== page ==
SUBJECT WA STATE GRADUATION REQUIREMENTS (2013) WA STATE GRADUATION REQUIREMENTS (2016)* MINIMUM REQUIREMENTS FOR WA PUBLIC COLLEGES RECOMMENDED FOR HIGHLY SELECTIVE COLLEGES ENGLISH 3 credits 4 credits MATH 2 credits (3 credits for 2013+) 3 credits (incl math senior year) 3-4 credits SCIENCE (1 Lab) 2 credits (1 lab) 2 credits (2 labs) SOCIAL STUDIES 2.5 credits WORLD LANGUAGE 0 credits 2 credits ARTS 1 credit 2-3 credits HEALTH/FITNESS Your school’s requirements may be higher than the state minimums. Students must have at least a 2.0 GPA to be admitted to a public college or university in Washington State. OCCUPATIONAL 1 credit ELECTIVES 5.5 credits NOTE that this slide should be supplemented with information about your school district’s high school requirements. Students in high school need to think about several types of credit requirements: First are the state’s high school graduation requirements. These are the MINIMUM number of course credits needed to graduate from high school. This slide lists the statewide requirements. The requirements will be increasing in Please note that the 2016 high school graduation requirements were adopted by the State Board of Education in November Districts may seek a two-year extension to implement the new Language Arts, social studies, and elective requirements (until the Class of 2018). In addition, the State Board of Education has adopted a 24-credit requirement for high school graduation that will be phased in over time as funding allows. Next are your district’s graduation requirements. Many school districts impose more rigorous minimum requirements than the state’s. Students should also consider the College Academic Distribution Requirements (CADRs) or the minimum course credits students need to be eligible for admission to a Washington State public four-year college or university. These CADRs are also minimums – many colleges require more. Selective colleges require significantly more credits. *Note: Districts may seek an extension to 2018 for some parts of the 2016 requirements.

8 SET A COURSE PLAN Find classes to prepare for your postsecondary and career goals Choose the most rigorous courses you can Advanced courses (honors, IB, AP) Career & Technical Education courses (career prep) Dual credit courses (Tech Prep, AP, Running Start) Researchers have found that the rigor of a student’s high school course load is a key determinant of that student’s success in postsecondary. Thus, it’s crucial that students take the most advanced courses possible. To take advantage of these programs, though, students need to know about them. In particular, they should be aware of three different types of opportunities: Advanced courses, such as honors courses, International Baccalaureate (IB) programs or Advanced Placement (AP) opportunities Career & Technical Education (CTE) courses and programs, that may include Skills Center courses, pre-apprenticeships, and other hands-on learning opportunities Dual credit courses (such as Tech Prep, AP, and Running Start) that give students the opportunity to earn college credit while in high school Because many of these course opportunities have prerequisites, it’s important that students understand what they must do to qualify. Please feel free to customize the next group of slides or add slides with information specific to your school’s programs.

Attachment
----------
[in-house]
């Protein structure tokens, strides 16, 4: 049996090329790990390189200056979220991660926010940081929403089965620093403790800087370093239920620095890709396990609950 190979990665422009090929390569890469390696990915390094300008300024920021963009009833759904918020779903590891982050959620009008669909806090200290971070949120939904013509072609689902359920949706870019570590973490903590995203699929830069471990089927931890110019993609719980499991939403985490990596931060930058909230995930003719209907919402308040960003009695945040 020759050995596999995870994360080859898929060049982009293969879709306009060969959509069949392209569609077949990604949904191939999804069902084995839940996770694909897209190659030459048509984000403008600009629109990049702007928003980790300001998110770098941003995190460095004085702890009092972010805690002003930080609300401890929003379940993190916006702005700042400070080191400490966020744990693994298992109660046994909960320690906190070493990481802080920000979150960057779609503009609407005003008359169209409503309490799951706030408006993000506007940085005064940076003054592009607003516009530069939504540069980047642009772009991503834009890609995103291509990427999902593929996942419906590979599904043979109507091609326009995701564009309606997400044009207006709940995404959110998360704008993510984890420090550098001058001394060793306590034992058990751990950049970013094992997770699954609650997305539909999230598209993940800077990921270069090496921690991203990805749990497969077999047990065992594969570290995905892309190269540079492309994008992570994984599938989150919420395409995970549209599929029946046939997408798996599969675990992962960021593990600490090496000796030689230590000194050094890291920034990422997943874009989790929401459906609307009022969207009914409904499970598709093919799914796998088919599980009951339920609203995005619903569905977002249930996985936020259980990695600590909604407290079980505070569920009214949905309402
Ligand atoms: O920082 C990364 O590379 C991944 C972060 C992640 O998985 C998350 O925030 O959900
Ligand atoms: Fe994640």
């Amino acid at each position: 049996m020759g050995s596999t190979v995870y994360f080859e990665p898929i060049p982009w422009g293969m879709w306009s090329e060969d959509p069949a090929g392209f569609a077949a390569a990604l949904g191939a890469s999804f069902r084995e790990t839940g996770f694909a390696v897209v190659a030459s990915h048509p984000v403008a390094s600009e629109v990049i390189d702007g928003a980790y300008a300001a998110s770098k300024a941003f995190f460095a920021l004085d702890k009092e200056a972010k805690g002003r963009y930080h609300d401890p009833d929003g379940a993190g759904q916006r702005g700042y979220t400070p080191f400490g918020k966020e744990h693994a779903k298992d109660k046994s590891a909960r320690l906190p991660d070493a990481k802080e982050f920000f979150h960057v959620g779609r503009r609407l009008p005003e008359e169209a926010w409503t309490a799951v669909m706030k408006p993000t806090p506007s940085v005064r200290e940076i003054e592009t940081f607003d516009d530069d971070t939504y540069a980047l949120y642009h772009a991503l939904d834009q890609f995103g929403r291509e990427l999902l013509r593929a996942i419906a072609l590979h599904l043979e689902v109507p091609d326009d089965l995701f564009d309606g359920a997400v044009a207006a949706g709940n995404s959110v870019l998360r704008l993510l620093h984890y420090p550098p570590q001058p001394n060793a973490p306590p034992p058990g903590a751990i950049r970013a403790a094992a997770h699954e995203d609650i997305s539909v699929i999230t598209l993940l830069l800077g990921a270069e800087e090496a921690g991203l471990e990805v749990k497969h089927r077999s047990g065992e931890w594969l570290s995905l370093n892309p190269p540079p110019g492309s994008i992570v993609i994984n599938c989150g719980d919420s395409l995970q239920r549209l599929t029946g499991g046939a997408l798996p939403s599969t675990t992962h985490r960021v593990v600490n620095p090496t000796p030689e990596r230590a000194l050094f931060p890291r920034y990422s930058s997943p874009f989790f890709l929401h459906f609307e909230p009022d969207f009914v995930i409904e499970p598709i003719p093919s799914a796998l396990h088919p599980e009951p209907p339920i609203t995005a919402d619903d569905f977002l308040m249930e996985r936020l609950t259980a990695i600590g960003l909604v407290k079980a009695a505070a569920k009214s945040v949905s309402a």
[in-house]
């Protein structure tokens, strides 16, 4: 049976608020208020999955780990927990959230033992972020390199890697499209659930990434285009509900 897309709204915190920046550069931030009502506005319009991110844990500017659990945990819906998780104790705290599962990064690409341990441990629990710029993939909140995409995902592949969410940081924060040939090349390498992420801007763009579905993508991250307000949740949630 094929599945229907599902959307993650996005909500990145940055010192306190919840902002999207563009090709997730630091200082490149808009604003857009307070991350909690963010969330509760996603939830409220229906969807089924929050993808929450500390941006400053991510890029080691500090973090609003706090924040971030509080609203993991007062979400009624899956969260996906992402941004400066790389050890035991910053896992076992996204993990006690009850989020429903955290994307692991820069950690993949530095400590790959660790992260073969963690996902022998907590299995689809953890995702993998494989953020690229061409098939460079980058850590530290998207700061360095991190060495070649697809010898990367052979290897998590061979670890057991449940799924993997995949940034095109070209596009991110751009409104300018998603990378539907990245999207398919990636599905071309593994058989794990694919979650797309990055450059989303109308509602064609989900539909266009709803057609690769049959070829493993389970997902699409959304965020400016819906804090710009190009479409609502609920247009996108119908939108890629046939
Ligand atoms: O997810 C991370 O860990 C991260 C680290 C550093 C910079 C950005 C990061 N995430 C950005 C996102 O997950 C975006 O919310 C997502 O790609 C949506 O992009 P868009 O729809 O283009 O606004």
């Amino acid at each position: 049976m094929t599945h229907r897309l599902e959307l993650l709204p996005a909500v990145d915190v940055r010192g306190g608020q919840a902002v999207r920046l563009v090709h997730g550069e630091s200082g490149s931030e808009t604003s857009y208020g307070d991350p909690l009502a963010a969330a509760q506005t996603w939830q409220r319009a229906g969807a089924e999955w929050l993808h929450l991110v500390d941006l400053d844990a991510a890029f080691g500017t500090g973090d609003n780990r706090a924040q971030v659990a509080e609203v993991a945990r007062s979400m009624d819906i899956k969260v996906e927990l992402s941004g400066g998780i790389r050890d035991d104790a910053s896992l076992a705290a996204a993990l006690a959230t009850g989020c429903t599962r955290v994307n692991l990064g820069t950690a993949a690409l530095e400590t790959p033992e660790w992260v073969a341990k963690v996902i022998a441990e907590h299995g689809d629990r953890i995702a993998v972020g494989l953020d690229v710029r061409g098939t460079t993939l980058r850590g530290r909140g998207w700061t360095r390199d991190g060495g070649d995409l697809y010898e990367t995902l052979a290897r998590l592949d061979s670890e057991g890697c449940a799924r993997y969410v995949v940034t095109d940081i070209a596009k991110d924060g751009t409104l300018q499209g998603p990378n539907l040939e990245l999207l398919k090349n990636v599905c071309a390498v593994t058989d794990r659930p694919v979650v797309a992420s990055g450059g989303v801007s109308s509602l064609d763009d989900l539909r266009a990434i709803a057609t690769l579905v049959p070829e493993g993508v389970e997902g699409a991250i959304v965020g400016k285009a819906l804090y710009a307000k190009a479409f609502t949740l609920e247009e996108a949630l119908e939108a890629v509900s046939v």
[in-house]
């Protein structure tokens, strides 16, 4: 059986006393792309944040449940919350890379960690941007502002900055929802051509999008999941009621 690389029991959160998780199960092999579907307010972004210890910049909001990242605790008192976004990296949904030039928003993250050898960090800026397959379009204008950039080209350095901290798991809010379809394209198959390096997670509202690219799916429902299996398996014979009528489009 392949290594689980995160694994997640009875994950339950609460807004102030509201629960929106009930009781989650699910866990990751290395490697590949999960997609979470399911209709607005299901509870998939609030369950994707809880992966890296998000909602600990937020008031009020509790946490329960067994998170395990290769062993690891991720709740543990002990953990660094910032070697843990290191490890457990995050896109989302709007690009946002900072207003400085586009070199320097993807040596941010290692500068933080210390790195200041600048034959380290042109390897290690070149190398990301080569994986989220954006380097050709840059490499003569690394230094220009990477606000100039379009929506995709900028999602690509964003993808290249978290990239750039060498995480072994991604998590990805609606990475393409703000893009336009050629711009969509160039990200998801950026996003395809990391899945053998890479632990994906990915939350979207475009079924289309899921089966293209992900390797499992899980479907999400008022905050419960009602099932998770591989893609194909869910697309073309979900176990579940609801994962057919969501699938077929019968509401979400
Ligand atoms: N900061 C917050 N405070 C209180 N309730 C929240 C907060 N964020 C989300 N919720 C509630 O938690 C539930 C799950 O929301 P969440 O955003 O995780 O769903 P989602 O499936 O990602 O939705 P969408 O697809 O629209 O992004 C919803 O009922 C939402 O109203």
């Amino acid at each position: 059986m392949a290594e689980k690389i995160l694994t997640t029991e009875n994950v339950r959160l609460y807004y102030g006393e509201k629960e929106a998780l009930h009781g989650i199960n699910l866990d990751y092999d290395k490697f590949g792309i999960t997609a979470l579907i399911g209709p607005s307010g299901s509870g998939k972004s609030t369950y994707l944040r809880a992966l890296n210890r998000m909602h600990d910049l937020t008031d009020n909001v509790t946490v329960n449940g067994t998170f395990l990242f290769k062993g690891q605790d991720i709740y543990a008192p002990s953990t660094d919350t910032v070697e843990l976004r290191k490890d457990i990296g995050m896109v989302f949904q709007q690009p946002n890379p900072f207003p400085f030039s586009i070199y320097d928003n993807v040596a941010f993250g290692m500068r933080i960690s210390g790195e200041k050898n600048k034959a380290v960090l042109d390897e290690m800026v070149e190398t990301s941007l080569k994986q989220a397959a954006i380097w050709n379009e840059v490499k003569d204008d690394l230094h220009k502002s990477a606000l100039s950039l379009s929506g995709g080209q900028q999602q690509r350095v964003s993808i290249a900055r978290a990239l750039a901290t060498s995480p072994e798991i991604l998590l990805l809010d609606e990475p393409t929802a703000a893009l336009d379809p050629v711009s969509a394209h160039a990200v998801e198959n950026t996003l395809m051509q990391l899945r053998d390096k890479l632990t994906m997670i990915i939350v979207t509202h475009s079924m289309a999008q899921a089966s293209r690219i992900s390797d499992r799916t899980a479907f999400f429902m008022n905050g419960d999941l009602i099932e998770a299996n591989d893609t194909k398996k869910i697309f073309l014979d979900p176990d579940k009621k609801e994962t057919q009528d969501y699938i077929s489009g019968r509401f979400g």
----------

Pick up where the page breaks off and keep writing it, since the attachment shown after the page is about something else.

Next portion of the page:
9 ADVANCED COURSES Take as many years of math and science as possible
Take honors, AP, or IB classes that cover advanced material Take electives that let you build skills (orchestra, band, art, metalworking, etc.) Advanced courses, often called “gatekeeper” courses, are a key determinant of students’ success in postsecondary. That means taking as many years of math and science as possible, and being aware of the prerequisites for higher-level math and science courses. Students should also know whether your high school offers honors courses and what they must do to apply for honors. Honors courses typically cover more material and more advanced material so that students can more quickly move on to advanced courses. In addition, students (and their families) should know about any special programs your school offers, as many of these programs may require prerequisites. Special programs may include International Baccalaureate or Advanced Placement courses.

Preparation for career & postsecondary options High academic standards Emerging fields, including: Health Sciences Science, Technology, Engineering & Math (STEM) Construction Career & Technical Education programs serve students throughout Washington State by giving them industry-recognized training, 21st century skills, and the knowledge to succeed in college or career. CTE helps students explore career opportunities while they are still in school, focusing in particular on high-demand, high-wage occupations in health sciences, science, technology, engineering and math, and construction. CTE can provide students with options that link middle school to high school and to postsecondary opportunities, blend academic and technical studies, and connect students to their goals for the future.

11 CTE SKILLS CENTERS Regional high schools for CTE classes